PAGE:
Disability Rights Group Celebrates 10 Years
Disability Rights Group Celebrates 10
14 October 2013
A New Zealand organisation that empowers people with intellectual disabilities to know their rights and speak up for them is coming of age.
This year People First New Zealand Nga Tangata Tuatahi will celebrate its tenth anniversary with an event at Parliament on the 16th of September. The afternoon event will be hosted by Minister for Disability Issues Tariana Turia, and will be attended by politicians, People First members, Human Rights Disability Commissioner Paul Gibson and other distinguished guests from the disability community.
To mark the occasion People First is launching a new website, Facebook page, and logo, and will be presenting its annual Self-Advocacy Award.
People First was launched in New Zealand to provide a collective voice to self-advocate for the rights of people with intellectual disabilities. It was first set up 1984 as part of IHC, and was supported by the charity for 20 years. In 2003 People First became an independent Incorporated Society.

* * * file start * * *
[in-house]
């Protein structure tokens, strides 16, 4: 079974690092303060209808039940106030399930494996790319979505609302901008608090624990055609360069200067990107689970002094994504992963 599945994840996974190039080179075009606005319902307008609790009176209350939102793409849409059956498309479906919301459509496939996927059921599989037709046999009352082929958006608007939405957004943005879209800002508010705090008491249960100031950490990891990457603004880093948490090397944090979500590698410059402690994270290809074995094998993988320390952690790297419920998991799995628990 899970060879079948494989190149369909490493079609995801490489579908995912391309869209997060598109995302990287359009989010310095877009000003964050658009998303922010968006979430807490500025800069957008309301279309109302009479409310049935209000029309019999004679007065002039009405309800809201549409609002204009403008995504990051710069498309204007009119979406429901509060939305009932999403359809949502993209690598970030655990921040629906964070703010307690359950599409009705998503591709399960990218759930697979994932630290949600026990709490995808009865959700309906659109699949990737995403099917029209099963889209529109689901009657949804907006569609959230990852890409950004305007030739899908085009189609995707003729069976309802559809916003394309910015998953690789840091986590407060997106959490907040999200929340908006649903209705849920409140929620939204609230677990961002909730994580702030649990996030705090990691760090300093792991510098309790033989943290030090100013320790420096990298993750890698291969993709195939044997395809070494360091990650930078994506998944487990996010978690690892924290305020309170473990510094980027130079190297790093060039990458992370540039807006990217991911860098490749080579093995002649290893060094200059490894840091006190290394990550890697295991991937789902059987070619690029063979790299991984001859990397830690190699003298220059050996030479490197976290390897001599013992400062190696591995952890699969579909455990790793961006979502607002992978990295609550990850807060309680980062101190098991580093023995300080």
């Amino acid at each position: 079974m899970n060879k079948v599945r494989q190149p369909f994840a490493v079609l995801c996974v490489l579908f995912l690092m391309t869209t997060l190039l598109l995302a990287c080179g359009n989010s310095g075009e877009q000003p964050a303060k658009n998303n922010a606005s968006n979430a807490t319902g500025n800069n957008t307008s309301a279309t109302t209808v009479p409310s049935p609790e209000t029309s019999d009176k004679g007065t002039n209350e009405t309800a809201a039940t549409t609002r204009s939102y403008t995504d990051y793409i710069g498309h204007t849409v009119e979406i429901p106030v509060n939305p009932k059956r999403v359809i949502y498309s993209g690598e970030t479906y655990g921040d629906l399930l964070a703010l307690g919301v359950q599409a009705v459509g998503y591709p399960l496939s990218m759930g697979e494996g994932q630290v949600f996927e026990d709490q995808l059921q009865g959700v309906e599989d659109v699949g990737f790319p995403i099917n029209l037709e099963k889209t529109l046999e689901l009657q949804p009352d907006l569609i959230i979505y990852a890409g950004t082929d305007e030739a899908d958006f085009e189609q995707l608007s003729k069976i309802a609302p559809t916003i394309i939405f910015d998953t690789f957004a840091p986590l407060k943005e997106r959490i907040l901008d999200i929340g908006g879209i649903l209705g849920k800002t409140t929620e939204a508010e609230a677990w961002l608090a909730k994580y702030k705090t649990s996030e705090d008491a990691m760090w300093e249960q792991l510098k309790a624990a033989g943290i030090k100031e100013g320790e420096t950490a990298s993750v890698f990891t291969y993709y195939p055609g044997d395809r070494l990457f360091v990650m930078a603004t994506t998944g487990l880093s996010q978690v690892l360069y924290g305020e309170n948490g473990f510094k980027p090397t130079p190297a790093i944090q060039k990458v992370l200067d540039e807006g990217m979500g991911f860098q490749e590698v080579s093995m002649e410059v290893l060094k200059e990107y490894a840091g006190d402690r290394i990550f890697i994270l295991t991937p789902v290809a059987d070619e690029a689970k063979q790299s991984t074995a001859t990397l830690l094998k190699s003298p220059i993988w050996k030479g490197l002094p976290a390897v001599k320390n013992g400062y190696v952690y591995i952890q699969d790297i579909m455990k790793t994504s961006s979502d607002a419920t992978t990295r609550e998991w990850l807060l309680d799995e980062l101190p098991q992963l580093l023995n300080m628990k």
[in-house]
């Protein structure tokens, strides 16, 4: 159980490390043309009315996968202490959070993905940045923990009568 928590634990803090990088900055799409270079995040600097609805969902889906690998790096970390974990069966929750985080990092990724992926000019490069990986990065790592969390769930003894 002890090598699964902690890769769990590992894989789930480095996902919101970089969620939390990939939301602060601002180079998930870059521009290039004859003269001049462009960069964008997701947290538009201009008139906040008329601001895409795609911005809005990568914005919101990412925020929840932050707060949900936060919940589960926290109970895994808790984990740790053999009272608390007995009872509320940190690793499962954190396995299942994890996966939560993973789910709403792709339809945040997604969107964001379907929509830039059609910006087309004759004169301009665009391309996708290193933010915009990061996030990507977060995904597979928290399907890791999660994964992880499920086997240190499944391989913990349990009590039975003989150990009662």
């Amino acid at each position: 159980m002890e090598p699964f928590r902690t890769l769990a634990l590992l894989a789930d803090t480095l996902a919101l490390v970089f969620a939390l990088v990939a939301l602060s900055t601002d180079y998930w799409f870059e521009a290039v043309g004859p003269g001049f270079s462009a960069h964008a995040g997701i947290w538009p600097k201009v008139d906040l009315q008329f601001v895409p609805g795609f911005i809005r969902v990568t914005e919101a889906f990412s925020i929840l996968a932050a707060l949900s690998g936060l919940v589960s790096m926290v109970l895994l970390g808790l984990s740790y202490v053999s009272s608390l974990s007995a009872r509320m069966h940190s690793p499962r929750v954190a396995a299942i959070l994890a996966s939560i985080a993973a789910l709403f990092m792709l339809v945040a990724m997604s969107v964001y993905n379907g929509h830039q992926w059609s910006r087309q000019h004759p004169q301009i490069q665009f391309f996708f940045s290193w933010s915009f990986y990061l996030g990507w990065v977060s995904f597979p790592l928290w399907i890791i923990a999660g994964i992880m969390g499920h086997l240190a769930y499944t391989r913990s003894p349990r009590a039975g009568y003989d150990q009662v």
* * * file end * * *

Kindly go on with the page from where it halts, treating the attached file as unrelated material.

“Over the past ten years People First has grown to a strong national organisation, with approximately 600 members, and 32 local groups throughout New Zealand,” said National Manager Cindy Johns.
While People First New Zealand is celebrating its ten-year anniversary, worldwide the organisation is marking its 40th anniversary. The organisation was founded in the United States of America in 1974, and was born from the social movements of the 1960s and ‘70s. Cindy Johns said the rights of people with disabilities were ‘some of the last to be recognised’.
“’Nothing about us without us’ is our motto, because in the past we have had things ‘done’ for us when in fact we are able to make our own decisions and speak up for ourselves,” National Chairperson, Hamish Taverner, said.
People First is active in Japan, the United Kingdom, Australia, Europe, the United States of America and Canada.
People First is also one of the Disabled Persons Organisations (DPOs) that is tasked with monitoring the United Nations Convention on the Rights of Persons with Disabilities.